Dr Ojo said: “As we mark the start of our 25th anniversary year these young people couldn’t be a more fitting tribute and legacy to Diana, the late Princess of Wales, and her belief that young people have the power to change the world.”

The latest 20 winners of the award were chosen by an independent judging panel chaired by Baroness Lawrence, the mother of Stephen Lawrence who was murdered aged 18 in a racist attack in south east London in 1993.

William and Harry jointly presented the inaugural Legacy Awards at St James’ Palace in 2017.

Not seen or used a computer

Three of this year’s recipients come from the UK, with the others from the USA, Nigeria, India, Bangladesh, Pakistan, Indonesia, United Arab Emirates, Oman, Romania, Jamaica, the Cayman Islands and Australia.

They include 18-year-old Gabrielle Wong, from England, who learnt on a trip to Phnom Penh, the capital of Cambodia, that students had not seen or used a computer before, leading her to create the Discimus Foundation which has provided computer labs and technology classes to 9,000 students and 30 volunteer teachers.

Another is Joel Nkeonye Mordi, 26, from Nigeria, who founded the Mordi Ibe Foundation, the country’s only charity catering for LGBTQ+ and other vulnerable students to keep them in school, including young people experiencing period poverty.

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You cannot bee serious! Swarm halts Carlos Alcaraz’s match at Indian Wells

“Bees stop play” is not an announcement usually heard by the world’s top tennis players.

But Carlos Alcaraz had to make a beeline for the exit on Thursday after thousands of the insects swarmed centre court during his Indian Wells quarter-final.

The world No 2 was about to serve at 1-1 in the first set against Alexander Zverev when bees started circling around the court.

After making futile attempts to swat away the insects with his racket, Alcaraz ran to the locker room for cover.

It forced a nearly-two-hour disruption during which bemused umpire Mohamed Lahyani informed the crowd “we are having problems with bees” before confirming that play could not continue as the bees had taken over the court.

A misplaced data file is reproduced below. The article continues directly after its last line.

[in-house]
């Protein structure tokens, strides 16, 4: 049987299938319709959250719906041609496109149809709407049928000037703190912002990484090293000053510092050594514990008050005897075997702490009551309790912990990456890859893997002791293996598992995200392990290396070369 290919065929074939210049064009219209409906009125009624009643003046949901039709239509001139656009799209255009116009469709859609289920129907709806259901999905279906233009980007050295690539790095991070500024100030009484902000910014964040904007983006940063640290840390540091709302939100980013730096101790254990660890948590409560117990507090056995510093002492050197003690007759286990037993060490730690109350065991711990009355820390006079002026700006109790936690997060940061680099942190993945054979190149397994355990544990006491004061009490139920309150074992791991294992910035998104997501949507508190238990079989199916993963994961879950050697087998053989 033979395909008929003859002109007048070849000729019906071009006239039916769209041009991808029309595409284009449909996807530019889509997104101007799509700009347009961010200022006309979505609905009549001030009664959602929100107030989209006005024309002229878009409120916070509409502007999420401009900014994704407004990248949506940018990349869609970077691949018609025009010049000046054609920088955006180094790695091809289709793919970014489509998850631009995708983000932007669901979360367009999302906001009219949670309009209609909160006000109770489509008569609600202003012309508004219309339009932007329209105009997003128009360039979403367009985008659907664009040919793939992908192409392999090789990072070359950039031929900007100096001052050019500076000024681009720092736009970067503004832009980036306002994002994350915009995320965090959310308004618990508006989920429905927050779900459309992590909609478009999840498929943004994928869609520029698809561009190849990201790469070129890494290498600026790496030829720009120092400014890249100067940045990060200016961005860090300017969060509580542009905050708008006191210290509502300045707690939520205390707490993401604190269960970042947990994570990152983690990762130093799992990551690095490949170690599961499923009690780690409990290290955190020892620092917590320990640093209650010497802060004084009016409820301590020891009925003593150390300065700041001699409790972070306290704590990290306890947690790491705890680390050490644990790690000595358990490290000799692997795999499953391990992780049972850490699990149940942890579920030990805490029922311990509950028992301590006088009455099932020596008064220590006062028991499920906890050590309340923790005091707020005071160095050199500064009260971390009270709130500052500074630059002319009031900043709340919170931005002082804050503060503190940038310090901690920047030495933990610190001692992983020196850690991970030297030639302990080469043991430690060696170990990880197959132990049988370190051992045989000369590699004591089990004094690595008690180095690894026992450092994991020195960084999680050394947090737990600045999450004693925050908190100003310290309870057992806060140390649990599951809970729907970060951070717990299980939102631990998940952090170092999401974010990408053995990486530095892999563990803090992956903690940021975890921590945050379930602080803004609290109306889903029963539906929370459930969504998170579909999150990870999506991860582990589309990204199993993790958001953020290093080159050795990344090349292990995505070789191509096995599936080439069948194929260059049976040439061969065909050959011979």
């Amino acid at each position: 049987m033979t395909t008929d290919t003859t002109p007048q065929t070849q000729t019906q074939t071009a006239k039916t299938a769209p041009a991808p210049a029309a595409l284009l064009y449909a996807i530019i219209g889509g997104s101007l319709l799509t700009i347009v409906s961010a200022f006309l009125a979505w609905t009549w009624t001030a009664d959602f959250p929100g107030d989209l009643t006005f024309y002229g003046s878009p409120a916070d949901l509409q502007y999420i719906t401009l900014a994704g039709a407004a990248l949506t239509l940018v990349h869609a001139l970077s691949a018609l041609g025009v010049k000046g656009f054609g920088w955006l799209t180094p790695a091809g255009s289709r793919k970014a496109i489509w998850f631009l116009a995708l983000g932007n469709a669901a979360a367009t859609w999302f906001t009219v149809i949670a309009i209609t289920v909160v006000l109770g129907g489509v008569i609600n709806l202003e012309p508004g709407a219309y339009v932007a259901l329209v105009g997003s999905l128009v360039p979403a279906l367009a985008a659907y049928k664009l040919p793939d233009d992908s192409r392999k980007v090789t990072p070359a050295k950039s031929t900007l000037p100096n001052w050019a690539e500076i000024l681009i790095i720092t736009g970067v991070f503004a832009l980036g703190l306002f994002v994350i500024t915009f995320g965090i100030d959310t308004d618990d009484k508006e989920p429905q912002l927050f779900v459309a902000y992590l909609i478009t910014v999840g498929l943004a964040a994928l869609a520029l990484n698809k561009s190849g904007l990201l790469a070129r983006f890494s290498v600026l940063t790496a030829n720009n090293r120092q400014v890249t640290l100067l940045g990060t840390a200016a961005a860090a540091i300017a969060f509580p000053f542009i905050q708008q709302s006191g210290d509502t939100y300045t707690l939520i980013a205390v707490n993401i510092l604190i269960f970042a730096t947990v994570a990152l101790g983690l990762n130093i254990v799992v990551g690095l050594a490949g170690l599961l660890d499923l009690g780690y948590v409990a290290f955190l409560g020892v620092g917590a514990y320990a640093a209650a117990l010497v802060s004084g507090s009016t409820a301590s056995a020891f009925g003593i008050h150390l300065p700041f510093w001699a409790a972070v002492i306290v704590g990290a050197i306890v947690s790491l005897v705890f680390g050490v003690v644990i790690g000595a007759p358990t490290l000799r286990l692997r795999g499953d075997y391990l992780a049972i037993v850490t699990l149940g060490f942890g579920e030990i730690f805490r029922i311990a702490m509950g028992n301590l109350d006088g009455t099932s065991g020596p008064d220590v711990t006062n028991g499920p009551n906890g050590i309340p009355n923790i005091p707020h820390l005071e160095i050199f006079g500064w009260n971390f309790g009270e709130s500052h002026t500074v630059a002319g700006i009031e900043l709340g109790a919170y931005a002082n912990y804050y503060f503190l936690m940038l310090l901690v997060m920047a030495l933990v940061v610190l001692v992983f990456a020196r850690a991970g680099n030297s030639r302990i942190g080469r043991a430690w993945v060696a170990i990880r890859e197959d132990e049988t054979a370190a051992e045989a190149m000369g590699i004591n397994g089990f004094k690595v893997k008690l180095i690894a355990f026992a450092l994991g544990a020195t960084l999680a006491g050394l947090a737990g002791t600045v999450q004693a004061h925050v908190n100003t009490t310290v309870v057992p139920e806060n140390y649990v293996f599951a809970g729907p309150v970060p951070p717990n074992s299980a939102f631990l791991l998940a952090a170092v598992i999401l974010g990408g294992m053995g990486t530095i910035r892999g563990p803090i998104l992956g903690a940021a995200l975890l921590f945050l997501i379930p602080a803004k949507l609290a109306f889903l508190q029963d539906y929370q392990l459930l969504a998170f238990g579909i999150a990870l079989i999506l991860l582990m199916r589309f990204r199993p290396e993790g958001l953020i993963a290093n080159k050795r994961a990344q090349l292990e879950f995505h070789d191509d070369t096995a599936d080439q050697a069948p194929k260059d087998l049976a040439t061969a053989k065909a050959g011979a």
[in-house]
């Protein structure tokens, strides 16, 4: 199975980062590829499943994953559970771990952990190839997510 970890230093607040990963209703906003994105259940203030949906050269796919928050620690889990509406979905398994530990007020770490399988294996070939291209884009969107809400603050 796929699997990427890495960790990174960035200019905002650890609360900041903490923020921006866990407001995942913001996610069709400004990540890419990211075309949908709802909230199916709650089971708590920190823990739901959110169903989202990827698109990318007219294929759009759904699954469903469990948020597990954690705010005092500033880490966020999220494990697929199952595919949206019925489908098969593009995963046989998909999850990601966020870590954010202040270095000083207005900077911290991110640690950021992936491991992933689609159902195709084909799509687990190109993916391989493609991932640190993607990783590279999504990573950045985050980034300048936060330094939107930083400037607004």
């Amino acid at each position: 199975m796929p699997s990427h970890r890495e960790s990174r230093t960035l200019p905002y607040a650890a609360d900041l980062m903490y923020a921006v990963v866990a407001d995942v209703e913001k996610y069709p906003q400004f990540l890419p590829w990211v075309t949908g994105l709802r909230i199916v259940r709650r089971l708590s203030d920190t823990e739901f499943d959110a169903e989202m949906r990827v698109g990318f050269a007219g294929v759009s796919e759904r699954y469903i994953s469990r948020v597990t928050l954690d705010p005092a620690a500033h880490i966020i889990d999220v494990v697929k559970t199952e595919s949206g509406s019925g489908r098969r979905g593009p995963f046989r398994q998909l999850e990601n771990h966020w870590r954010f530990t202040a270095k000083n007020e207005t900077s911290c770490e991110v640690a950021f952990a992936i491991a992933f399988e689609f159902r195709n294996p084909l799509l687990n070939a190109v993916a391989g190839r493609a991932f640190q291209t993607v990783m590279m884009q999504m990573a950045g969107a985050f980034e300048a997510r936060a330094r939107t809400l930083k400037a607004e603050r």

Fans burst out laughing when Mr Lahyani later said “play suspended due to bee invasion”.

Thousands of bees could also be seen under one of the aerial cameras over the main court, while others smacked into the lenses of the TV cameras.

Local beekeeper Lance Davis was called upon to get the insects off the court. 

He used a vacuum to remove the bees from the spider camera after arriving without any protective clothing.

When the players returned, the chair umpire told them there were still some bees flying around and Zverev joked that he was fine to play on his side of the court.

The beekeeper was summoned back to the court with a spray bottle and was cheered wildly by the crowd. 

Mr Davis, of Killer Bee Live Removal, received a hero’s welcome:

He could be seen clearing the bees from the spider camera and spraying the electronic scoreboard.

He posed for selfies with fans, causing Alcaraz and Zverev to laugh as they watched him wander the seats spraying for bees. Mr Davis also doused the walls around the court.

The match resumed after a delay of 1hr 48mins and Alcaraz went on to win it 6-3, 6-1.

Tournament owner and billionaire Larry Ellison and former Microsoft chief executive Bill Gates were watching the match from Mr Ellison’s box.

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Watch: Meghan bakes and poses in ballgown to debut lifestyle business

The Duchess of Sussex has launched a new lifestyle venture, American Riviera Orchard, that is set to sell jams, cutlery and nut butters…

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Private parking firms issue 35,000 fines every day

Private firms are issuing an average of more than 35,000 parking tickets to drivers every day amid a government failure to introduce a code of practice to regulate the industry…